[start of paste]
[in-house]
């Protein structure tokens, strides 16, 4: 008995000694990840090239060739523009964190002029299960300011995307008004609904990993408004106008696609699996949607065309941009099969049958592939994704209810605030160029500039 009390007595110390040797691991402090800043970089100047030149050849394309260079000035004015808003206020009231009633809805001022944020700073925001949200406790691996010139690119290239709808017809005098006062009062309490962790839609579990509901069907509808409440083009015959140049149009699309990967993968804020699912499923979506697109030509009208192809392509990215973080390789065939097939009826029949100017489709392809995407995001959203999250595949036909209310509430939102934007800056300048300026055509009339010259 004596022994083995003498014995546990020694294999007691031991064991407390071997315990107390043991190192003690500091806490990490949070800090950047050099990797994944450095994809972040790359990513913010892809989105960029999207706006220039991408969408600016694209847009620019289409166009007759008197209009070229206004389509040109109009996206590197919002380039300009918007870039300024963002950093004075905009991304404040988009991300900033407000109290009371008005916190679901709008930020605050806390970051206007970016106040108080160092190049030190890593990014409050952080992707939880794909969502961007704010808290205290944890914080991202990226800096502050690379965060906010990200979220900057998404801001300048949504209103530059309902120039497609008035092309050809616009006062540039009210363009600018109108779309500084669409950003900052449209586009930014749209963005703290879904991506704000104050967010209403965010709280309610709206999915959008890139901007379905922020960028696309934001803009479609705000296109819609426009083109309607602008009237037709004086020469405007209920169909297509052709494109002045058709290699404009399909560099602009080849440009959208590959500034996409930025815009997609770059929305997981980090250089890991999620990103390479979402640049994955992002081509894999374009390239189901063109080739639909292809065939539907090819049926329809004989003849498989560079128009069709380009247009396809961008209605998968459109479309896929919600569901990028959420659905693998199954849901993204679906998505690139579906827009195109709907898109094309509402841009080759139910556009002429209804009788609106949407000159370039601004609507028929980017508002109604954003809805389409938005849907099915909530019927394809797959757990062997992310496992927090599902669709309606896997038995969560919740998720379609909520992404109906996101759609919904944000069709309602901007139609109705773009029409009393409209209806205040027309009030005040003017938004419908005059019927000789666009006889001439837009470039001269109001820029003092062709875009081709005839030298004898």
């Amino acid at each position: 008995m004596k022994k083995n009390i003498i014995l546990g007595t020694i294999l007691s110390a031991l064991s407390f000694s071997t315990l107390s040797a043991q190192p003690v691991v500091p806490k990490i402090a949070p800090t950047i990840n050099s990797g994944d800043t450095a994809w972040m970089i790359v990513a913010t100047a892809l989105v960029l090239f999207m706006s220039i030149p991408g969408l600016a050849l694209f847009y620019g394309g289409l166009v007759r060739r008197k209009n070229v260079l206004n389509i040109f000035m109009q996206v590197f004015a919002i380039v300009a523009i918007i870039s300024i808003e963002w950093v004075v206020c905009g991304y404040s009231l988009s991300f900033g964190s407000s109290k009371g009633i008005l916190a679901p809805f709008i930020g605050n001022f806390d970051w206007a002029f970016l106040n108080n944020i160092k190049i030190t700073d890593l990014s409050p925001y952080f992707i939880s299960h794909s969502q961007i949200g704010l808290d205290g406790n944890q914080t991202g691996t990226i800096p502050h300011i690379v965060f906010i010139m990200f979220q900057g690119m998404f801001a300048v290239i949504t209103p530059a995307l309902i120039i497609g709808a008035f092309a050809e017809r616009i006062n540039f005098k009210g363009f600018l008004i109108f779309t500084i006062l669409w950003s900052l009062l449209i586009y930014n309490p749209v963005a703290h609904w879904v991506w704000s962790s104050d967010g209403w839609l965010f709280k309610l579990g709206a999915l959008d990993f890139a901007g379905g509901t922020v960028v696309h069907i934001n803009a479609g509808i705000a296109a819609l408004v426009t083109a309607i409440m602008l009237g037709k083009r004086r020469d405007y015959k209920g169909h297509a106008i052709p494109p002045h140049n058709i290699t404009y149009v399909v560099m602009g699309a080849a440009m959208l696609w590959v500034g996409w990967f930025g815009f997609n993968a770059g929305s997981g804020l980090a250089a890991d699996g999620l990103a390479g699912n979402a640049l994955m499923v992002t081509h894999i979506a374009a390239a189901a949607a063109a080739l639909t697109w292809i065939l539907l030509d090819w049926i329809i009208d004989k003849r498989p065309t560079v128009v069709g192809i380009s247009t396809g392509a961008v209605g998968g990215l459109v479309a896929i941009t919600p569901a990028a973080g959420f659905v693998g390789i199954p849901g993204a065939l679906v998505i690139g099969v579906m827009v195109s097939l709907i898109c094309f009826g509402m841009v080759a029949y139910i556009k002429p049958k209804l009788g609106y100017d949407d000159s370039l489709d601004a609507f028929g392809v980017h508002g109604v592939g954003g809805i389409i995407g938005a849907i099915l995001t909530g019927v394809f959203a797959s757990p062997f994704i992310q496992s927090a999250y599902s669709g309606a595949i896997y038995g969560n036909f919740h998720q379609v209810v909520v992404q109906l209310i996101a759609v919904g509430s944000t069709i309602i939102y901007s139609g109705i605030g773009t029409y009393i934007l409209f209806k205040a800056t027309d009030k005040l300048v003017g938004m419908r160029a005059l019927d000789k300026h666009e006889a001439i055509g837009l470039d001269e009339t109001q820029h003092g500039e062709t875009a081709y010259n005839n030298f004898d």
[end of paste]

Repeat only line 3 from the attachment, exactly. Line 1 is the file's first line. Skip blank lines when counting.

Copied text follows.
């Amino acid at each position: 008995m004596k022994k083995n009390i003498i014995l546990g007595t020694i294999l007691s110390a031991l064991s407390f000694s071997t315990l107390s040797a043991q190192p003690v691991v500091p806490k990490i402090a949070p800090t950047i990840n050099s990797g994944d800043t450095a994809w972040m970089i790359v990513a913010t100047a892809l989105v960029l090239f999207m706006s220039i030149p991408g969408l600016a050849l694209f847009y620019g394309g289409l166009v007759r060739r008197k209009n070229v260079l206004n389509i040109f000035m109009q996206v590197f004015a919002i380039v300009a523009i918007i870039s300024i808003e963002w950093v004075v206020c905009g991304y404040s009231l988009s991300f900033g964190s407000s109290k009371g009633i008005l916190a679901p809805f709008i930020g605050n001022f806390d970051w206007a002029f970016l106040n108080n944020i160092k190049i030190t700073d890593l990014s409050p925001y952080f992707i939880s299960h794909s969502q961007i949200g704010l808290d205290g406790n944890q914080t991202g691996t990226i800096p502050h300011i690379v965060f906010i010139m990200f979220q900057g690119m998404f801001a300048v290239i949504t209103p530059a995307l309902i120039i497609g709808a008035f092309a050809e017809r616009i006062n540039f005098k009210g363009f600018l008004i109108f779309t500084i006062l669409w950003s900052l009062l449209i586009y930014n309490p749209v963005a703290h609904w879904v991506w704000s962790s104050d967010g209403w839609l965010f709280k309610l579990g709206a999915l959008d990993f890139a901007g379905g509901t922020v960028v696309h069907i934001n803009a479609g509808i705000a296109a819609l408004v426009t083109a309607i409440m602008l009237g037709k083009r004086r020469d405007y015959k209920g169909h297509a106008i052709p494109p002045h140049n058709i290699t404009y149009v399909v560099m602009g699309a080849a440009m959208l696609w590959v500034g996409w990967f930025g815009f997609n993968a770059g929305s997981g804020l980090a250089a890991d699996g999620l990103a390479g699912n979402a640049l994955m499923v992002t081509h894999i979506a374009a390239a189901a949607a063109a080739l639909t697109w292809i065939l539907l030509d090819w049926i329809i009208d004989k003849r498989p065309t560079v128009v069709g192809i380009s247009t396809g392509a961008v209605g998968g990215l459109v479309a896929i941009t919600p569901a990028a973080g959420f659905v693998g390789i199954p849901g993204a065939l679906v998505i690139g099969v579906m827009v195109s097939l709907i898109c094309f009826g509402m841009v080759a029949y139910i556009k002429p049958k209804l009788g609106y100017d949407d000159s370039l489709d601004a609507f028929g392809v980017h508002g109604v592939g954003g809805i389409i995407g938005a849907i099915l995001t909530g019927v394809f959203a797959s757990p062997f994704i992310q496992s927090a999250y599902s669709g309606a595949i896997y038995g969560n036909f919740h998720q379609v209810v909520v992404q109906l209310i996101a759609v919904g509430s944000t069709i309602i939102y901007s139609g109705i605030g773009t029409y009393i934007l409209f209806k205040a800056t027309d009030k005040l300048v003017g938004m419908r160029a005059l019927d000789k300026h666009e006889a001439i055509g837009l470039d001269e009339t109001q820029h003092g500039e062709t875009a081709y010259n005839n030298f004898d």